Dear Dish-It: I'm Scared @ Parties
When I go to parties even when I know everyone I feel scared. What can I do?
Have you ever watched a movie called The Rugrats? Maybe you've noticed something about Chuckie Finster, the redheaded kid. There are times when Chuckie does not like to play in the sandbox with other kids. Chuckie is shy. Lots of kids and adults are shy. Maybe you are one of them.
Shyness means to feel a little scared when you're around other people. Just about everybody feels shy sometimes. If you're the new kid in class or you go to a party in a strange home, it can make you feel shy.
Nobody sits around and says, "Well, I think I'll be shy today." It is just something that happens. It can just sneak up on you. You might feel fine practicing your soccer kicks, but you feel nervous when the coach comes over to give you a few pointers.
But being shy isn't necessarily a bad thing. It's OK if it takes you a while to feel comfortable with new people and new situations. In fact, it can even be helpful to be a little shy. When you're shy, you may spend a little extra time observing the scene before jumping right into it. And you're unlikely to talk to strangers, which you shouldn't do anyway!
What Causes Shyness?
Some kids are born shy and more sensitive. Sometimes even babies act shy. Have you ever seen a baby hide his or her face from a stranger? On the other hand, another baby might kick, smile, and wave at everyone, even strangers.
But if you weren't shy as a little kid, it's still possible to be a shy person. You might have learned to be shy because of experiences you've had at school or home. And sometimes you only feel shy for a short while, like the first time you get on a new school bus. This type of shyness often goes away after you get adjusted. For instance, after a few days, you'll probably have a seat you like to sit in and you'll get to know friends on the bus.
Can Shyness Be Serious?
Sometimes, people become so shy they are afraid to do simple things in life. For example, they won't go to a restaurant because they are too nervous to order and pay for their food. Some people are so shy about meeting new people that they rarely go outside. Doctors and psychologists often can help the person work through this kind of shyness.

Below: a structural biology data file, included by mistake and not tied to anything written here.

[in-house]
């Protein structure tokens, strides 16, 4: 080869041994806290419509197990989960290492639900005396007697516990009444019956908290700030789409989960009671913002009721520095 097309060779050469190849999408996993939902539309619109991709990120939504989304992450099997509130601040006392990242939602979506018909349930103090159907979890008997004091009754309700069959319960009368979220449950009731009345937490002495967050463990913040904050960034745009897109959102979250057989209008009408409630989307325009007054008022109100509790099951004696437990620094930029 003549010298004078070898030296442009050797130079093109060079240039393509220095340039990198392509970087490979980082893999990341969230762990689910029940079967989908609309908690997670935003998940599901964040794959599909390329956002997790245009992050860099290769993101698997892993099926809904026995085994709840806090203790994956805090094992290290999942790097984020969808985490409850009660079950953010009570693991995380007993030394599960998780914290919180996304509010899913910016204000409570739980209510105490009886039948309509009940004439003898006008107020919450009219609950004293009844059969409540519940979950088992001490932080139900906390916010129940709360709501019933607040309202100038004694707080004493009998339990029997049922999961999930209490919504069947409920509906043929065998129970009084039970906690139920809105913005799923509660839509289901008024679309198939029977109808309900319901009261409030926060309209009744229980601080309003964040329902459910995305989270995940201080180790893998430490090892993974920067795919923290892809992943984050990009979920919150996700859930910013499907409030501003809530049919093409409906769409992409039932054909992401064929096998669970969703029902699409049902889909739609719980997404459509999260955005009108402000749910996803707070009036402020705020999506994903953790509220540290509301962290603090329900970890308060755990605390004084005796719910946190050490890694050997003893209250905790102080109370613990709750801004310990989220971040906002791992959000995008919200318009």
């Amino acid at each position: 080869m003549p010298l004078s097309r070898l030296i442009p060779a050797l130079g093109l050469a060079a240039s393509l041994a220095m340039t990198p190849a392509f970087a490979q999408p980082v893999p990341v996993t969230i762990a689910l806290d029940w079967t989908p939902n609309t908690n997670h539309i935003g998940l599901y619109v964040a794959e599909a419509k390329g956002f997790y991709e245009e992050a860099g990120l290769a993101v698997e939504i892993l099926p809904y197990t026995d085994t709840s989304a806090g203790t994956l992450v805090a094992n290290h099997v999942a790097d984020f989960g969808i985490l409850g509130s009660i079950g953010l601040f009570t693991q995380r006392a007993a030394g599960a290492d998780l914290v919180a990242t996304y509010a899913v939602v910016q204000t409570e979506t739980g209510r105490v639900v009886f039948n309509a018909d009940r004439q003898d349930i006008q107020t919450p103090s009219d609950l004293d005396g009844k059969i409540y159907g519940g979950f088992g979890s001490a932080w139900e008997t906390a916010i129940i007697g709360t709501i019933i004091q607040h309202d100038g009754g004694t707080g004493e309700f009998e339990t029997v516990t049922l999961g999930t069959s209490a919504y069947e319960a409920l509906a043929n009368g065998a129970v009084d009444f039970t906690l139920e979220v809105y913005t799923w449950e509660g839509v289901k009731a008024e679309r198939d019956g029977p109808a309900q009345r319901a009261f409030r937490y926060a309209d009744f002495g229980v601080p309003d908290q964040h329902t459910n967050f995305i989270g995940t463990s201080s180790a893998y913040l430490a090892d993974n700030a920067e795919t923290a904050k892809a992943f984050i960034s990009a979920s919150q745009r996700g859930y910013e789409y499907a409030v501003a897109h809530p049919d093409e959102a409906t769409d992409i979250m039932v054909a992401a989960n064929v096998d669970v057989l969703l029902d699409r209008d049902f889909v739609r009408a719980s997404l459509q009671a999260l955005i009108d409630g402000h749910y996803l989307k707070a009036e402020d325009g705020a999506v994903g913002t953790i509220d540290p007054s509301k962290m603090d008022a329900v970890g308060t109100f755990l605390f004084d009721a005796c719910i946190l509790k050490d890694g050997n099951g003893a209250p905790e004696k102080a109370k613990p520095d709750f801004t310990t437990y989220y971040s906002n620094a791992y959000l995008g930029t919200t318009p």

If your shyness is keeping you from doing stuff you want to do, talk to someone about it. Parents, teachers, counselors, and doctors are all good people to turn to. Talking about your shyness may help you get over it. Or your friends or parents may tell you that they, too, have the same shy feelings and what they do to feel less shy. If you still feel really shy, your mom or dad might take you to see a psychologist. He or she can help you figure out how to feel more at ease around people.
Six Ways to Shake Shyness
Having a shy style isn't necessarily a problem. It's perfectly OK to take time to warm up to new people and situations. But shyness blocks some people from being as comfortable or sociable as they'd like to be.
Some people want to feel less shy so they can have more fun socializing and being themselves around others. Here are some tips for overcoming shy feelings:
- Start small with people you know. Practice social behaviors like eye contact, confident body language, introductions, small talk, asking questions, and invitations with the people you feel most comfortable around. Smile. Build your confidence this way. Then branch out to do this with new friends, too.
- Think of some conversation starters. Often, the hardest part of talking to someone new is getting started. Think of conversation openers, like introducing yourself ("Hi, I'm Chris, we're in the same English class"), giving a compliment ("That jacket looks great on you"), or asking a question ("Do you know when our report is due?"). Being ready with a conversation starter (or a few) makes it easier to approach someone.
- Rehearse what to say. When you're ready to try something you've been avoiding because of shyness — like a phone call or a conversation — write down what you want to say beforehand. Rehearse it out loud, maybe even in front of the mirror. Then just do it. Don't worry if it's not exactly like you practiced or if it's not perfect. Few of the things more confident-seeming people do are perfect either. Be proud that you gave it a go. Next time, it'll be even better because it will be easier.
- Give yourself a chance. Find group activities where you can be with people who share your interests. Give yourself a chance to practice socializing with these new people, and get to know them slowly. People who are shy often worry about failing or how others will judge them. Worries and feelings like these can keep you from trying. If self-criticism plays a role for you, ask yourself whether you'd be this critical of your best friend. Chances are you'd be much more accepting. So treat yourself like your own best friend. Encourage yourself instead of expecting to fail.
- Develop your assertiveness. Because shy people can be overly concerned with other peoples' reactions, they don't want to rock the boat. That doesn't mean they're wimpy or cowardly. But it can mean they are less likely to be assertive. Being assertive means speaking up for yourself when you should, asking for what you want or need, or telling other people when they're stepping on your toes.
- Most of all, be yourself. It's OK to try out different conversational approaches you see others using. But say and do what fits your style. Being the real you — and daring to let yourself be noticed — is what attracts friends.